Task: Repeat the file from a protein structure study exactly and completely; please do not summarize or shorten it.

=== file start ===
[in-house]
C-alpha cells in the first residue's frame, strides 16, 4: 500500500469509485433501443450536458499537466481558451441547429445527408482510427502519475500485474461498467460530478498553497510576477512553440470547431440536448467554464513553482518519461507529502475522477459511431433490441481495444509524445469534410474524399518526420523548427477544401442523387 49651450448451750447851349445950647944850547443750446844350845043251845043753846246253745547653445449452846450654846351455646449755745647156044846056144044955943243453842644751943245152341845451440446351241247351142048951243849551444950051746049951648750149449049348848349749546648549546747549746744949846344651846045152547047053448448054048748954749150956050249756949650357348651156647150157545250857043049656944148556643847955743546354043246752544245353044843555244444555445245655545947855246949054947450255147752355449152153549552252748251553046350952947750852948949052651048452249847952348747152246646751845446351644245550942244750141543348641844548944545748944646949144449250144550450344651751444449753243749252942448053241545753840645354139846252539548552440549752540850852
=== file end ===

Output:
[in-house]
C-alpha cells in the first residue's frame, strides 16, 4: 500500500469509485433501443450536458499537466481558451441547429445527408482510427502519475500485474461498467460530478498553497510576477512553440470547431440536448467554464513553482518519461507529502475522477459511431433490441481495444509524445469534410474524399518526420523548427477544401442523387 49651450448451750447851349445950647944850547443750446844350845043251845043753846246253745547653445449452846450654846351455646449755745647156044846056144044955943243453842644751943245152341845451440446351241247351142048951243849551444950051746049951648750149449049348848349749546648549546747549746744949846344651846045152547047053448448054048748954749150956050249756949650357348651156647150157545250857043049656944148556643847955743546354043246752544245353044843555244444555445245655545947855246949054947450255147752355449152153549552252748251553046350952947750852948949052651048452249847952348747152246646751845446351644245550942244750141543348641844548944545748944646949144449250144550450344651751444449753243749252942448053241545753840645354139846252539548552440549752540850852